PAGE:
Round Table Review of Triumphant

This article is a collaboration between several Underground writers who each give reviews of the most noteworthy cards released in Triumphant. We apologize in advance for any spelling errors, this article is over 15,000 words and we wanted to get it out to you ASAP.

Scans of the full Triumphant set, check out PokéGym or PokéBeach.

Chris Fulop

I am going to hit all rares or rarer, and any notable commons and uncommons ( aka Haunter and the Trainers ).

PokeGymAggron: Well, looking at this card, I get the same feeling I get every time I look at one of the many different Aggrons that have been released over the past few years: It simply doesn’t do enough. I think that it highlights the penalty the design team seems to apply to Pokémon who are able to be tanked with metal energy. The attacks are simply subpar, and with the way the format plays, the fact it may wind up difficult to kill is negated by the fact it is slow, and will be attacked around by most of the best decks.

The card simply does not stack up alongside the likes of say, Steelix and Scizor, or the best of the metal types, Dialga G Level X. These cards simply outclass Aggron by such a large margin, even disregarding the fact that Aggron is saddled with the handicap of being a stage 2.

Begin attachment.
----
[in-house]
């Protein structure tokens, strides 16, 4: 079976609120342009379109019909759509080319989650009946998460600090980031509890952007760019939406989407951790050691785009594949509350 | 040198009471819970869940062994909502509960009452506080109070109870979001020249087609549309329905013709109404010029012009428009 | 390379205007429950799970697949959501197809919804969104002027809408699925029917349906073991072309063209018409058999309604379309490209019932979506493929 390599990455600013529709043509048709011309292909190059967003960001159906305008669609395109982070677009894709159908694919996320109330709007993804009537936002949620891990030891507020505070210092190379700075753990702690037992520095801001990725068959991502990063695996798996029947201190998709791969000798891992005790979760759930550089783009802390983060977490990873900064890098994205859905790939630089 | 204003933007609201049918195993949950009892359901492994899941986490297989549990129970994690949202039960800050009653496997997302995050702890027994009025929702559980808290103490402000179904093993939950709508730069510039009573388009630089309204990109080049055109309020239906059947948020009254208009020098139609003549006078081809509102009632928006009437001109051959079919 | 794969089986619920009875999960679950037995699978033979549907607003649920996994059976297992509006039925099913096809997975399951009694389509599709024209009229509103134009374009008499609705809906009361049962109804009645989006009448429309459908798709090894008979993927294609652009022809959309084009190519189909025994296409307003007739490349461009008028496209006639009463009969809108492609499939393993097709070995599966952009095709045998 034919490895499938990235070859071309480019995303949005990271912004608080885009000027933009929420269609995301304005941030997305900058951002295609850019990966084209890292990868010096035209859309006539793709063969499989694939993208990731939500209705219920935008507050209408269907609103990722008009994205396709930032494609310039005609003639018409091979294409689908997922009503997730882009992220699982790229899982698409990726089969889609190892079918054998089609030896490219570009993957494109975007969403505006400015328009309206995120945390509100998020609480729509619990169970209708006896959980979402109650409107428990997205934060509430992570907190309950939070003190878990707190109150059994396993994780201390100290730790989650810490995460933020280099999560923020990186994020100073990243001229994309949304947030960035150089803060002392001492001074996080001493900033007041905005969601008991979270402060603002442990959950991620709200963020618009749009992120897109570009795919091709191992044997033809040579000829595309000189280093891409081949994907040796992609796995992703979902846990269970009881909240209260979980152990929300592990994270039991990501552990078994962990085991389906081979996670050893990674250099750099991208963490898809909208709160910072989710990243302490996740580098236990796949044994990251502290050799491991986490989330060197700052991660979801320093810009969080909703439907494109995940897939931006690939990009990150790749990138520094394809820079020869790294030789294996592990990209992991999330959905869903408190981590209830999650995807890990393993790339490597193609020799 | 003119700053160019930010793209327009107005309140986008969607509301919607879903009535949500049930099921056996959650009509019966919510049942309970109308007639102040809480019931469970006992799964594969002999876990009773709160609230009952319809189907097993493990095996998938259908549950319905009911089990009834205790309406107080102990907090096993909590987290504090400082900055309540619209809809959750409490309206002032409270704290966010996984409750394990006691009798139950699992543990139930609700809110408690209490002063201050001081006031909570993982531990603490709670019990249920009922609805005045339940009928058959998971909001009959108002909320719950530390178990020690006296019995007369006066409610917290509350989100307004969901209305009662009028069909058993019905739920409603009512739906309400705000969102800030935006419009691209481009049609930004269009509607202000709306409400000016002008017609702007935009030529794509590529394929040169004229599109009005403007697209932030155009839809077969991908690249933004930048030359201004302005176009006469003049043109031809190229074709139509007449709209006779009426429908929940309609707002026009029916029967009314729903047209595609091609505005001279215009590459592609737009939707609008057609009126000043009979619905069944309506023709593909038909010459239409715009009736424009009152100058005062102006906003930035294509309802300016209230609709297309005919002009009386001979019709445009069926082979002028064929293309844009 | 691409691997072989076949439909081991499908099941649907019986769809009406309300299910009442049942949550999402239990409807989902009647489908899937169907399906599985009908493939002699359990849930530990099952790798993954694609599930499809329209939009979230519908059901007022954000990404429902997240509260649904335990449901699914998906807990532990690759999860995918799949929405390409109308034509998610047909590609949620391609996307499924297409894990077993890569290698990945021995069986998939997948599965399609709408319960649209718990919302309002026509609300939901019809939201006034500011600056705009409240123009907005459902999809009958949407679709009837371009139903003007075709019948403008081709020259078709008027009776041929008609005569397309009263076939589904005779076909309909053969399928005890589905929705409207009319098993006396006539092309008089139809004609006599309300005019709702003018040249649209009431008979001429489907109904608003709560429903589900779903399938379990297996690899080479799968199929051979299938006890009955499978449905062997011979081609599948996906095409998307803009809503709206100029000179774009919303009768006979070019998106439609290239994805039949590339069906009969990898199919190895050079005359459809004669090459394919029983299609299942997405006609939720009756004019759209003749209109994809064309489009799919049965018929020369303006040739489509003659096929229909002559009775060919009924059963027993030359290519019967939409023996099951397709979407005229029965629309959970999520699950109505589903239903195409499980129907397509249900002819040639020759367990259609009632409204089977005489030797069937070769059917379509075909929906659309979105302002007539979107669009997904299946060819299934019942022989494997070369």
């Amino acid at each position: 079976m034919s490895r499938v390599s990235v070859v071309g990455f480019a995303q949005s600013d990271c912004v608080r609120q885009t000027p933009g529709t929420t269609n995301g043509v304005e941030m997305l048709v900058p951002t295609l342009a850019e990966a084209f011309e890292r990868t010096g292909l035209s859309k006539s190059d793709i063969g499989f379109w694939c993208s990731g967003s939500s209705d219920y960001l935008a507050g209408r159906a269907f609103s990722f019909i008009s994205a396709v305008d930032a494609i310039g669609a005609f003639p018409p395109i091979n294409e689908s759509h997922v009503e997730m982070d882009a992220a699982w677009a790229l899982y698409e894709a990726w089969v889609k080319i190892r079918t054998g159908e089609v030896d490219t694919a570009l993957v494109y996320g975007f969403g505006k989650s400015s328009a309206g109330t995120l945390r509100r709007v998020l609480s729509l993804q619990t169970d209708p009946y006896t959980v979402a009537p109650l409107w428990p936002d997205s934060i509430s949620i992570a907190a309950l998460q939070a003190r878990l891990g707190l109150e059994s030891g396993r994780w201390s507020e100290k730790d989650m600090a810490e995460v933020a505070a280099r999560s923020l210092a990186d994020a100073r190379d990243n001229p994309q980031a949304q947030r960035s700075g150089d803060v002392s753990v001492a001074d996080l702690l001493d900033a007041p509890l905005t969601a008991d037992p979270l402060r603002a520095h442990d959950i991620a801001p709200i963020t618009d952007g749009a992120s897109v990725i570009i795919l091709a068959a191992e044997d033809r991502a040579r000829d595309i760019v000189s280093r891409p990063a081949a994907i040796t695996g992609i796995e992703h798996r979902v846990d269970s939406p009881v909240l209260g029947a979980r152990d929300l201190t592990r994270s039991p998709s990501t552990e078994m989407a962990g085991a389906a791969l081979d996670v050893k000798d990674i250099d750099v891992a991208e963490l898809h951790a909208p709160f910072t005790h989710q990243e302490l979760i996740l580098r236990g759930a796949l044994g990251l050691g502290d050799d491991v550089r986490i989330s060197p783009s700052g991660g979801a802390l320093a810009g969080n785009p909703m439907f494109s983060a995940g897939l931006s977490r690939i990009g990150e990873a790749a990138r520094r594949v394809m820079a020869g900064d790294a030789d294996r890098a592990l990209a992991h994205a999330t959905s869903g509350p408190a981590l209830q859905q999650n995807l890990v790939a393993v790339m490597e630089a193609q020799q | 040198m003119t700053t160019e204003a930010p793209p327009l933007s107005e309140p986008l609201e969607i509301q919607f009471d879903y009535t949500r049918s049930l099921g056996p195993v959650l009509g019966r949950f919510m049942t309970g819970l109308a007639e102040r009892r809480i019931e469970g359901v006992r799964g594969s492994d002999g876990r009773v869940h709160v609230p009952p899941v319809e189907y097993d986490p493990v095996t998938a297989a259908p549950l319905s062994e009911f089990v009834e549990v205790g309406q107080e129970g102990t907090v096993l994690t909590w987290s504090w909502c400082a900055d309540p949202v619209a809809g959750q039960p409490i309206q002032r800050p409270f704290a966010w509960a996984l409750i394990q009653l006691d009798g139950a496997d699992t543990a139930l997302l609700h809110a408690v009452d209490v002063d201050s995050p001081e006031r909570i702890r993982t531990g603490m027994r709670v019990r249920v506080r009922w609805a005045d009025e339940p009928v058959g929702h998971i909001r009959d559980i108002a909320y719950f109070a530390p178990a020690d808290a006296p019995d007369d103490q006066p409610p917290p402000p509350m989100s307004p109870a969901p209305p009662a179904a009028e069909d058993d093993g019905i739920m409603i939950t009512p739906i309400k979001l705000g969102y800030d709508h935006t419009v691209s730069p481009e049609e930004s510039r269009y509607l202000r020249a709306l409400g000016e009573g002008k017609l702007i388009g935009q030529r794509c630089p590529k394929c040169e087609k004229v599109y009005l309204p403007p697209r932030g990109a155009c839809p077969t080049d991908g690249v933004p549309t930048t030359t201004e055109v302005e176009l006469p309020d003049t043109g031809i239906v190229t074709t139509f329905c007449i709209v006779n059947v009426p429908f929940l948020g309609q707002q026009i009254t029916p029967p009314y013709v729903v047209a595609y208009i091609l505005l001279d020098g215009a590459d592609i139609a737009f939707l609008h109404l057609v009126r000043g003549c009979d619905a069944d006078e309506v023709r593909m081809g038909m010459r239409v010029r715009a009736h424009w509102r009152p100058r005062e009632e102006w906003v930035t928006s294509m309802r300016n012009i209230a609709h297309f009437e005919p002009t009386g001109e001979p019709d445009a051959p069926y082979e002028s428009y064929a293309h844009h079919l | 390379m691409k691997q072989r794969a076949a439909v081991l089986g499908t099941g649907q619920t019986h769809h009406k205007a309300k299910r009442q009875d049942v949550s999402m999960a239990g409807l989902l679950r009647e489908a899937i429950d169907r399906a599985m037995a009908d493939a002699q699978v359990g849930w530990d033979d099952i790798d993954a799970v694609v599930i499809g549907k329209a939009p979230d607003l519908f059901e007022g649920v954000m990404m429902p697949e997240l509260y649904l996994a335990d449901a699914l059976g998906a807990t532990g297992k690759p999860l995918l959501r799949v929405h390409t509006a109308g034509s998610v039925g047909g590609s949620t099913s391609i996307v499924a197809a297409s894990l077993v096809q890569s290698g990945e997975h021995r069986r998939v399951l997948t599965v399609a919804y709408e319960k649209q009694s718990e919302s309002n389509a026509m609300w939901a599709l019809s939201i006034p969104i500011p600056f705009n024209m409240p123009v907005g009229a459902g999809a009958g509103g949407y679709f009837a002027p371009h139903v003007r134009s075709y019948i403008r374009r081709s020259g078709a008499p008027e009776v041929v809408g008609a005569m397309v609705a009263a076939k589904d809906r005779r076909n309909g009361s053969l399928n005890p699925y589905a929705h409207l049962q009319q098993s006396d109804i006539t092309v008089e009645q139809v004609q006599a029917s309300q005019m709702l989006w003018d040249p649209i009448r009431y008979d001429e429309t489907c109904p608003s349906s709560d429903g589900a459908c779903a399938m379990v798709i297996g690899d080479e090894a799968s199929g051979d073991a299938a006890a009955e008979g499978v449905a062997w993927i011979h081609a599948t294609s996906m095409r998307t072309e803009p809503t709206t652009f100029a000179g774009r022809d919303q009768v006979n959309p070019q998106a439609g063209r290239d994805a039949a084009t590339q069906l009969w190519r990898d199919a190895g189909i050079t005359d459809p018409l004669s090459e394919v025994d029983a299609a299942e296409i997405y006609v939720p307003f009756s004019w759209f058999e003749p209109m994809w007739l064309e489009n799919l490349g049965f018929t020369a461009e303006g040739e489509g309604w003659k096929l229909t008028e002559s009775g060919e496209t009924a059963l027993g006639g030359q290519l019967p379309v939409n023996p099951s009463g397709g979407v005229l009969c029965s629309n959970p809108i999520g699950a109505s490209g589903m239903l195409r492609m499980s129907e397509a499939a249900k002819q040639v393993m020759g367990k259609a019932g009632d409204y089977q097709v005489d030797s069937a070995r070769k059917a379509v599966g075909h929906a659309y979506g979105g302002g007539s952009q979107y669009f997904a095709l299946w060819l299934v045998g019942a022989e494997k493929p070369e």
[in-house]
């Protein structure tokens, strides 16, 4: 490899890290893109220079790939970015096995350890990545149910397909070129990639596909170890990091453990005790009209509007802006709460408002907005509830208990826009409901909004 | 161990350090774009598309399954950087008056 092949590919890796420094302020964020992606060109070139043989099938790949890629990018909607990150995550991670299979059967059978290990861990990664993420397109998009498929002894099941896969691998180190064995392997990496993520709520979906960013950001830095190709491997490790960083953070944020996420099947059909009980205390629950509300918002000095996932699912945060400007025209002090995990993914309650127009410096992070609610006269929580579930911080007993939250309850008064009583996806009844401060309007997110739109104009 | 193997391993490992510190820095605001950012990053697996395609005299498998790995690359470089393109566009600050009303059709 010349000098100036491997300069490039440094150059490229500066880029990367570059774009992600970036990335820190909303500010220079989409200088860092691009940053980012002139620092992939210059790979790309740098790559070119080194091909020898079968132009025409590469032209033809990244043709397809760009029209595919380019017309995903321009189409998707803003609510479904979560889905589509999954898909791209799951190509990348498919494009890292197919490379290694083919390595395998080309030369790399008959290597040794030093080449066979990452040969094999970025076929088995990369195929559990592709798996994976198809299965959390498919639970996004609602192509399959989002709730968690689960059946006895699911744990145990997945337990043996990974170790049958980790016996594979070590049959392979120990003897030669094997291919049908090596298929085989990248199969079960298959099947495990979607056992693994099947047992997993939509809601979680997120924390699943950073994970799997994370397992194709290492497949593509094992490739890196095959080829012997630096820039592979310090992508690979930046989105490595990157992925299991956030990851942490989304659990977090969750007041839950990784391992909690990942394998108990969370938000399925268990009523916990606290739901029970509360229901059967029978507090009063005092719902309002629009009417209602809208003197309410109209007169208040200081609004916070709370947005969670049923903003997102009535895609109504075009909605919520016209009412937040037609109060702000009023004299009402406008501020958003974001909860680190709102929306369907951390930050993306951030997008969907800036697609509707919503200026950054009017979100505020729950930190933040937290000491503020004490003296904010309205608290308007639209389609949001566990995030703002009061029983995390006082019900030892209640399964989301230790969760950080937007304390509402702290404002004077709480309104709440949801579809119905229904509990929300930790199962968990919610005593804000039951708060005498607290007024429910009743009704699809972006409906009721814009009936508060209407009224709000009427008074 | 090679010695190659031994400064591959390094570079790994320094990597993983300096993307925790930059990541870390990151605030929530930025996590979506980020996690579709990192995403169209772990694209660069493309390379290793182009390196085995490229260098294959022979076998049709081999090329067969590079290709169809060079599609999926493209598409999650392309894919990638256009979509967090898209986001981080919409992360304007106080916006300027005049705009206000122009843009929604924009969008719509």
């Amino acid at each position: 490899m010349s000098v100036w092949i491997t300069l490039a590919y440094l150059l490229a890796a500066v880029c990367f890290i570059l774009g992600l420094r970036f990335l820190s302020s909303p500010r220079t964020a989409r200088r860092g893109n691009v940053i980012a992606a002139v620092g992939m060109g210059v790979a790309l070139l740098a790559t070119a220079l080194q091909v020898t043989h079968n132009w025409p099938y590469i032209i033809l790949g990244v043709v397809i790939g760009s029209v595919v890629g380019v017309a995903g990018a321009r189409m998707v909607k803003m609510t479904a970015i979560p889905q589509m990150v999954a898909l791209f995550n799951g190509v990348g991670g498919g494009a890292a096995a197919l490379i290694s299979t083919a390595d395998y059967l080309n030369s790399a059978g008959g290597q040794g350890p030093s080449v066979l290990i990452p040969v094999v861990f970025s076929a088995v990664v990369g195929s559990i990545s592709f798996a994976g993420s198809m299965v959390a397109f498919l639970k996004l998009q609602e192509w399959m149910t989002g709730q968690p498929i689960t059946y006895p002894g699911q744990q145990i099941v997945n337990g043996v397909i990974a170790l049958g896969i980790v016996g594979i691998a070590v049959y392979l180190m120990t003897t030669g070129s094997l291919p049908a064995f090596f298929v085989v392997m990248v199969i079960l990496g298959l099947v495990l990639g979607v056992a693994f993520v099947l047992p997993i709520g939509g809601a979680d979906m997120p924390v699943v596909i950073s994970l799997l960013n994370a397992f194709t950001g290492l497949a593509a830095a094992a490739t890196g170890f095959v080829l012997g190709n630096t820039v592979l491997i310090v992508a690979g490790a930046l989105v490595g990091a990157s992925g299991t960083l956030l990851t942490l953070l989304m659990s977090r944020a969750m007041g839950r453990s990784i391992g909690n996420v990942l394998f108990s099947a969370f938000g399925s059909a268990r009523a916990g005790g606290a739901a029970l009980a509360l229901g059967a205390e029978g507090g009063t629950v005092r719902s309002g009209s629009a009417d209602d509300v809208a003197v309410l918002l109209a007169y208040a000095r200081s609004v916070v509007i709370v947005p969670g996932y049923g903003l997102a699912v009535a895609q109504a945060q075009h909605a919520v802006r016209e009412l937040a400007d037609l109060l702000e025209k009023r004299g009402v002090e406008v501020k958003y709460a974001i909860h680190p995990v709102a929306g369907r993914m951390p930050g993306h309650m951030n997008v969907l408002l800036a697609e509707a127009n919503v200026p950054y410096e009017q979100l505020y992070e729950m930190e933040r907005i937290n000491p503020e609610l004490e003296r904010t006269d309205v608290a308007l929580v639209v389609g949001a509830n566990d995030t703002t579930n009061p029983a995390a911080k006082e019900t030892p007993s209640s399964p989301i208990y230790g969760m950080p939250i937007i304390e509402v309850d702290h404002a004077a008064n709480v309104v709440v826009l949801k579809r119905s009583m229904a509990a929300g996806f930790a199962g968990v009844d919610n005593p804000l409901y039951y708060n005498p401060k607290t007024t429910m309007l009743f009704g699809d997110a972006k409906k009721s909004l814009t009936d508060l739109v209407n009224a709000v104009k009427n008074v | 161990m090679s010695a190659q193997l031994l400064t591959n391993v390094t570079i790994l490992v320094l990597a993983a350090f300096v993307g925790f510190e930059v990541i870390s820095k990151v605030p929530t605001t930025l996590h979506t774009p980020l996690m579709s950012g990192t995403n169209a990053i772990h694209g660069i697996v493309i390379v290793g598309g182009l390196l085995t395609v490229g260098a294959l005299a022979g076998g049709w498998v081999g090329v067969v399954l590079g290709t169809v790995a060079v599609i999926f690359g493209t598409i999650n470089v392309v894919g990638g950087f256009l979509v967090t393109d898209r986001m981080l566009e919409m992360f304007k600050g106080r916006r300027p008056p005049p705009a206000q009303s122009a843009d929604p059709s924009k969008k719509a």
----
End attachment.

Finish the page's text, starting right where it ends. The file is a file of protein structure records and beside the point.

Altaria: I’m reviewing this simply because I am going to review all of the rares in the set. Needless to say, this card is unplayable. Average attacks on a stage one with no real appealing attributes. I could try and defend it in some way, but there is no possible reason to use this over other cards. Trade it to a kid whose favorite Pokémon is Altaria.

… and that will conclude the free preview of this Underground article.

Underground Members: Click here to log in and continue reading.

Other Users: View the registration page for more information if you are interested in joining Underground and reading the rest of this article.